Veterans Off-Grid and On-Track
December 22, 2021
Photo by Scott Gerdes
U.S. Army Veteran and Veterans Off-Grid founder Ryan Timmermans and volunteer Josh Camp (Burlington, Alabama) talk about helping vets learn green construction at the Carson, New Mexico, site through collaboration with UNM-Taos Construction Technology Program Coordinator Mark Goldman.
By Scott Gerdes
On 50 scenic acres in Carson, New Mexico, sits the self-sustained Veterans Off-Grid (VOG) property — a 501(c)(3) nonprofit organization founded by Ryan Timmermans, whose mission is to restore a sense of purpose, community, sustainability, and peace to veterans in need.
The story of VOG begins in 2017 when Timmermans realized his vision and bought those many acres about 35 miles west of Taos. Since then, volunteers have accomplished many goals in their mission to help homeless veterans, help themselves, and promote eco-friendly living. Getting to this point has been a bumpy road for Timmermans due to many hurdles.
Taos has the best housing in the world for those who can afford it. It’s intimidating thinking about building your own home if you’ve never worked in the building trade. But it’s frightening to think about being homeless.
The number of homeless veterans increased across the country in 2020 even before the effects of COVID-19 “damaged employment prospects and financial resources for a community,” according to a report released last spring by the Department of Housing and Urban Development.
Originally from North Carolina, Timmermans served in the U.S. Army as an Intel Analyst and Psychological Operations specialist. He completed multiple tours to Afghanistan, both as a soldier and contractor.
Even though Timmermans has been employed in the private sector using his military expertise, he knows homelessness. A deal fell through for 40 acres out by the Greater World Earthship Community that he initially wanted to buy for the building project. He had already sublet his place back in North Carolina. “What do I do? Now I’m actually a homeless veteran for the first time in my life,” he recalled of his reaction at the time. Because he had a fifth-wheel RV that he took everywhere he went, Timmermans admits he wasn’t technically without shelter, but he didn’t have “electricity, heat, and that kind of stuff.”
Subsequently in October 2017, Timmermans was able to purchase 10 acres in Carson and believed he finally had a spot to park his temporary home. However, he soon learned that county residential codes forbade him from living in the fifth wheel.
He didn’t have the money to start building yet. But through an auction, he was able to buy 50 acres in Carson. The fifth wheel could be parked on that property because there was a small self-sustained home already there that he could live in.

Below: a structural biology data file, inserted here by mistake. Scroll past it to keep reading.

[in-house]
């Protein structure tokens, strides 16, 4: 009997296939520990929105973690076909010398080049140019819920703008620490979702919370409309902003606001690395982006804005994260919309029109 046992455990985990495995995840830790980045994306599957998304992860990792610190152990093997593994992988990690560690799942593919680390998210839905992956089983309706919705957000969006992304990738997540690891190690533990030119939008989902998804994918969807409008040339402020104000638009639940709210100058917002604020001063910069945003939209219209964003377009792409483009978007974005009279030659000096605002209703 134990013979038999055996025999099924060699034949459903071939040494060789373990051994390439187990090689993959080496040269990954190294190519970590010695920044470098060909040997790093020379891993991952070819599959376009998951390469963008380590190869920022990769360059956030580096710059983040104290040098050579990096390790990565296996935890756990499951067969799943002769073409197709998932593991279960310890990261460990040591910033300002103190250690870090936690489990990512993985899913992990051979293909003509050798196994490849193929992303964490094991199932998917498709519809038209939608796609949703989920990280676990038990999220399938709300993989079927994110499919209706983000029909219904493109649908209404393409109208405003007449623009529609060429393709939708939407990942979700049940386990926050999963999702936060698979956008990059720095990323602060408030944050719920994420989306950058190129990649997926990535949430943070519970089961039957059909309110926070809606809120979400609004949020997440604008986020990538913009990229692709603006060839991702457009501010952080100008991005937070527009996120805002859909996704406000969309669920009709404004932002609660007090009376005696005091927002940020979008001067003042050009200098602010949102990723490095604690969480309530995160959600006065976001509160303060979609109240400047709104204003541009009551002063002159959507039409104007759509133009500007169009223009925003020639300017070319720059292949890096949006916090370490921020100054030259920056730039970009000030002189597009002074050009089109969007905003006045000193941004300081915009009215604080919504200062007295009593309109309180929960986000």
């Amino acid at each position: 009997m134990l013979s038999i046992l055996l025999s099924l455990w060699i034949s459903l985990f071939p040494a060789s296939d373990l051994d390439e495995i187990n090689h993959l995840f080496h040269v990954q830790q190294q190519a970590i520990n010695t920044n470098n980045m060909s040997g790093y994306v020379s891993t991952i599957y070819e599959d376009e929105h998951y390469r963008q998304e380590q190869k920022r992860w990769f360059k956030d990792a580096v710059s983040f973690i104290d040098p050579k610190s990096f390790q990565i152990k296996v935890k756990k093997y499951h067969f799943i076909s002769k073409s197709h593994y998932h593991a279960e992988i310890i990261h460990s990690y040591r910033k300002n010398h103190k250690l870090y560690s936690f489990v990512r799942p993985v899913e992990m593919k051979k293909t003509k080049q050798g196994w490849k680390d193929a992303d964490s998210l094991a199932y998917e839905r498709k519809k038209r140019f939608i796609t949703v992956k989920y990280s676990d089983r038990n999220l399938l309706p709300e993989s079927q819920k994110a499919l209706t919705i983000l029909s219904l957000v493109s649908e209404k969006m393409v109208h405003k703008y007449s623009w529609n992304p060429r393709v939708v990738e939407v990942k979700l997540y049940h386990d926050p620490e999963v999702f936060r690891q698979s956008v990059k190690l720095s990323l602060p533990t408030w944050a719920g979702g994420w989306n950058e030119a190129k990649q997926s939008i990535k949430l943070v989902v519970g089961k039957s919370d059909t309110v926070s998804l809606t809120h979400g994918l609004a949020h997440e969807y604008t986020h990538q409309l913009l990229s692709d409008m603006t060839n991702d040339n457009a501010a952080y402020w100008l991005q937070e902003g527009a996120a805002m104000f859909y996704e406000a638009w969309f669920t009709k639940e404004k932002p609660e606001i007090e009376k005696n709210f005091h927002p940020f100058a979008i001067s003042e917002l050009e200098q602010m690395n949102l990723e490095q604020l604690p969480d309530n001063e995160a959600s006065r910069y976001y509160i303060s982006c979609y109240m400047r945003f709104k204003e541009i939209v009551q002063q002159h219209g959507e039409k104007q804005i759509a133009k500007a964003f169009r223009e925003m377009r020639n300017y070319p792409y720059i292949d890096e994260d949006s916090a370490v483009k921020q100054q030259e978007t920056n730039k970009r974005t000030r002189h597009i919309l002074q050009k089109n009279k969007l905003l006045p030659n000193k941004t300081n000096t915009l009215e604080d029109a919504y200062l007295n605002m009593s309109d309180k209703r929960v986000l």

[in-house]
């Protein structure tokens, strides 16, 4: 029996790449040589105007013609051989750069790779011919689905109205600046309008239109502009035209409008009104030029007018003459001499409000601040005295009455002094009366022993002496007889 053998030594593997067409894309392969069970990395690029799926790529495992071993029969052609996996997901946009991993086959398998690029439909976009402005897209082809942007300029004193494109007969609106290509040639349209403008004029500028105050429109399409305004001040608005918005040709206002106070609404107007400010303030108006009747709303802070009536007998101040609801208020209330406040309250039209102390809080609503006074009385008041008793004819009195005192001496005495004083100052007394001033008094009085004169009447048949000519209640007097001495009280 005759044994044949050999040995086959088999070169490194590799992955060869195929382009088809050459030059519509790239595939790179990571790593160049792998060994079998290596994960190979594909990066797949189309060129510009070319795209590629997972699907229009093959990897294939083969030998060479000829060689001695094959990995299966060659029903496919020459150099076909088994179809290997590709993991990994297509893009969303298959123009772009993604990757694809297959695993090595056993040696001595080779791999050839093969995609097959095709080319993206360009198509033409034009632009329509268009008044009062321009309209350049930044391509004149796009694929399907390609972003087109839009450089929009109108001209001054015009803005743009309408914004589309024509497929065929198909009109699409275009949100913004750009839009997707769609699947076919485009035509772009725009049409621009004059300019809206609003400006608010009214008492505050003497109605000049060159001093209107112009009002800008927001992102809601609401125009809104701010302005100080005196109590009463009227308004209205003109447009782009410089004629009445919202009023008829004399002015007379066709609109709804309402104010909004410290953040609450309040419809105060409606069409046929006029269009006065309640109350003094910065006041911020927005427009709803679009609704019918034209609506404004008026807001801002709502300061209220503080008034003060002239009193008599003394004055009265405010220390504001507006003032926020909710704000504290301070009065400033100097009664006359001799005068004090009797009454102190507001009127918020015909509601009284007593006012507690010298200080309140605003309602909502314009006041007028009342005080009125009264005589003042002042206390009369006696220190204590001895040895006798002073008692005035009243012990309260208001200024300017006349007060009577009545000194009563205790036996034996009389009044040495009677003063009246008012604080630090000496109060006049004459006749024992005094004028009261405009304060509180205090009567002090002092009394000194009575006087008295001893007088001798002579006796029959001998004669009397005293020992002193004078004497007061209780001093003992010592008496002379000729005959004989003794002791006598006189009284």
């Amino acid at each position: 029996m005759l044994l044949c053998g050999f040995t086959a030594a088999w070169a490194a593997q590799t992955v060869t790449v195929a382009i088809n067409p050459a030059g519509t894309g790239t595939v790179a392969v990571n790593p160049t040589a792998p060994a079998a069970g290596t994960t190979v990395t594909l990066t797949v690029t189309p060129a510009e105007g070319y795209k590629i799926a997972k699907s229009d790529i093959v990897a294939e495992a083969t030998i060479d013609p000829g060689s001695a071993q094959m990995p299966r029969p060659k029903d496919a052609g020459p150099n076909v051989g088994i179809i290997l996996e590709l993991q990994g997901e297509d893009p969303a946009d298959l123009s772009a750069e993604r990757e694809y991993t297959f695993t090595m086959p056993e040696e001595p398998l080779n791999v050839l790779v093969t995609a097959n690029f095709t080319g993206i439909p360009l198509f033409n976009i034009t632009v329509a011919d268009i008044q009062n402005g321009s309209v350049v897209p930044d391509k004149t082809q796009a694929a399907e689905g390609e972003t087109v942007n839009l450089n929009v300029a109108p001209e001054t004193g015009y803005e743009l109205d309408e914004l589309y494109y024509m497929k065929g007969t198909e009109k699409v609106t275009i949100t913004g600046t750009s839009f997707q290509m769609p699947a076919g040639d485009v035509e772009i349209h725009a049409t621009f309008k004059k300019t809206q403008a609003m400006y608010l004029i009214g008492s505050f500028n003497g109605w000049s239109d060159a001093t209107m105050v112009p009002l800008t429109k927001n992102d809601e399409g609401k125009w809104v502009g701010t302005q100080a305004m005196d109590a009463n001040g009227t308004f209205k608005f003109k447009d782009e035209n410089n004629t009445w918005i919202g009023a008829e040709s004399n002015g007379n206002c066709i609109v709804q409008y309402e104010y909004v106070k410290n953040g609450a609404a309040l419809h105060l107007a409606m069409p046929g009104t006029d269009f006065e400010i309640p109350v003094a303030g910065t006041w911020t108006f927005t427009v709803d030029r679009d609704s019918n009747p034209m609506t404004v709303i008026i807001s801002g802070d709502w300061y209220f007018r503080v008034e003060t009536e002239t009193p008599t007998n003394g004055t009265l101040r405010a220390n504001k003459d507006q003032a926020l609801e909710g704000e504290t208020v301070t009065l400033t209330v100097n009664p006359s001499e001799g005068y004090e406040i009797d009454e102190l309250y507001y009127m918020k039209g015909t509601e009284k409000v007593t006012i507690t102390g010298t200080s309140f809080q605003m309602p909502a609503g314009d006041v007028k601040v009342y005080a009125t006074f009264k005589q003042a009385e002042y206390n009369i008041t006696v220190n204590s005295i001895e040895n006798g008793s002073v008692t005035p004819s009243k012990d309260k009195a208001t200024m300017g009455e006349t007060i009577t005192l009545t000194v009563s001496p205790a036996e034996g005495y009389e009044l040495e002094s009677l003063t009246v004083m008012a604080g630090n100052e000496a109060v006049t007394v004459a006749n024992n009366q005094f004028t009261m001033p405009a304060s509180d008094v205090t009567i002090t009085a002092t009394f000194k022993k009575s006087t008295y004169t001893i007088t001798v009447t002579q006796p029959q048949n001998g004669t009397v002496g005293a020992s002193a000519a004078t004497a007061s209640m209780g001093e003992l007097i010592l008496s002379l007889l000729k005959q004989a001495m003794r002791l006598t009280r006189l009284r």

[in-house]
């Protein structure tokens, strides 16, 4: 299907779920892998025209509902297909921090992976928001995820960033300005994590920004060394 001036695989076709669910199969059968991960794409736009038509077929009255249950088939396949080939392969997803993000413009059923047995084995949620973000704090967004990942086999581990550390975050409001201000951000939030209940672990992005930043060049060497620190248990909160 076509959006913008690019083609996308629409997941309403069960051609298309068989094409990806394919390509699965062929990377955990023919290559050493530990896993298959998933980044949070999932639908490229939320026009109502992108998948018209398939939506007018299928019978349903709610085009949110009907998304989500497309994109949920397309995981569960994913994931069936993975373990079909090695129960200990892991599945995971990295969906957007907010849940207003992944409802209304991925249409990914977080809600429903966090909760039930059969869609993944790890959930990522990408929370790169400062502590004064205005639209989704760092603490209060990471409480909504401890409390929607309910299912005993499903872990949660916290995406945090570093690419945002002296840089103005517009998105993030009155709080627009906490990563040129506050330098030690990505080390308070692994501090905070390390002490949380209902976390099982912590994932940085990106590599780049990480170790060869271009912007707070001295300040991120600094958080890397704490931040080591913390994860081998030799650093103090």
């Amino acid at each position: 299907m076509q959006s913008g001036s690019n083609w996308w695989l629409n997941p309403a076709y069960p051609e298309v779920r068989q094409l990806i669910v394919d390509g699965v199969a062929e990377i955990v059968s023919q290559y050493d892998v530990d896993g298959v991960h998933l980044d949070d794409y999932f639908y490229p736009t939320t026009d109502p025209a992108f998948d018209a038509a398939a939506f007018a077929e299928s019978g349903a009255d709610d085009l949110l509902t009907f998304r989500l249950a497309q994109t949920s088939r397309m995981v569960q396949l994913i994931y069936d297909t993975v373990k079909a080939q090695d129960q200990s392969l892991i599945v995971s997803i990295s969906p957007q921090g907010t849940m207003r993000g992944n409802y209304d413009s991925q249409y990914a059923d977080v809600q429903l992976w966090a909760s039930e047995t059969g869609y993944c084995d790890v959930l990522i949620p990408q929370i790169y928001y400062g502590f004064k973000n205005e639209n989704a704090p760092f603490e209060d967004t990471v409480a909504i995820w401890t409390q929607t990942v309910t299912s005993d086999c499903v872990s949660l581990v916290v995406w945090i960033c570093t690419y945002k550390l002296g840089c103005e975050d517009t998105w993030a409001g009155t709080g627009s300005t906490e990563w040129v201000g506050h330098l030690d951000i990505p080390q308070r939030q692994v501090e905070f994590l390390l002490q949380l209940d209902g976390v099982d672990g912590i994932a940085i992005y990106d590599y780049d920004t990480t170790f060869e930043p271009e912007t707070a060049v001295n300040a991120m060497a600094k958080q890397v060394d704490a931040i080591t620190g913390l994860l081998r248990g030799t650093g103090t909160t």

It wasn’t just Timmermans’ brush with homelessness that ignited his wanting to help other vets from struggling through that same struggle and uncertainty. For there is something much deeper and darker that befalls many veterans — suicide.
Like many vets, PTSD didn’t give Timmermans a pass. He vividly recalled coming home after his last tour in Afghanistan finding his mind and spirit had fallen into an abyss. Reaching out for help, he waited 45 minutes to talk with someone at the VA. “That’s a really long time to wait when you’re struggling with demons,” he said.
“We lose 22 to 24 veterans a day to suicide. I bought this land because I lost two of my friends to suicide,” Timmermans shared. “They deployed with me to Afghanistan. And they lost their mental battle. We didn't know anything was wrong and then they're not here anymore. So, if I don't provide a place for veterans to really feel normal again, who will?”
The concept at VOG is that anyone staying there has no bills. No one gets paid for any work they do there. But they do pass it forward by helping build more structures for others to stay in. And through that, they teach green-building skills. Participants can then feel confident in building their own homes and/or getting jobs in construction.
There are a few permanent dwellings on the property so far: the hyperadobe with a purple and white roof, which UNM-Taos students helped build in a collaboration he co-created with UNM-Taos Construction Technology Program Coordinator Mark Goldman; the earthbag; a yurt; and one being built with a tire-wall system. There is also a greenhouse that over the summer nurtured rows of squash, cucumbers, and zucchinis.
They are building one structure of each type of eco-friendly style and materials to not only educate the students and volunteers but to show everyone the seemingly unconventional things that can be used, such as the mesh grocery store bags used for limes and potatoes — hence the name “earthbag.”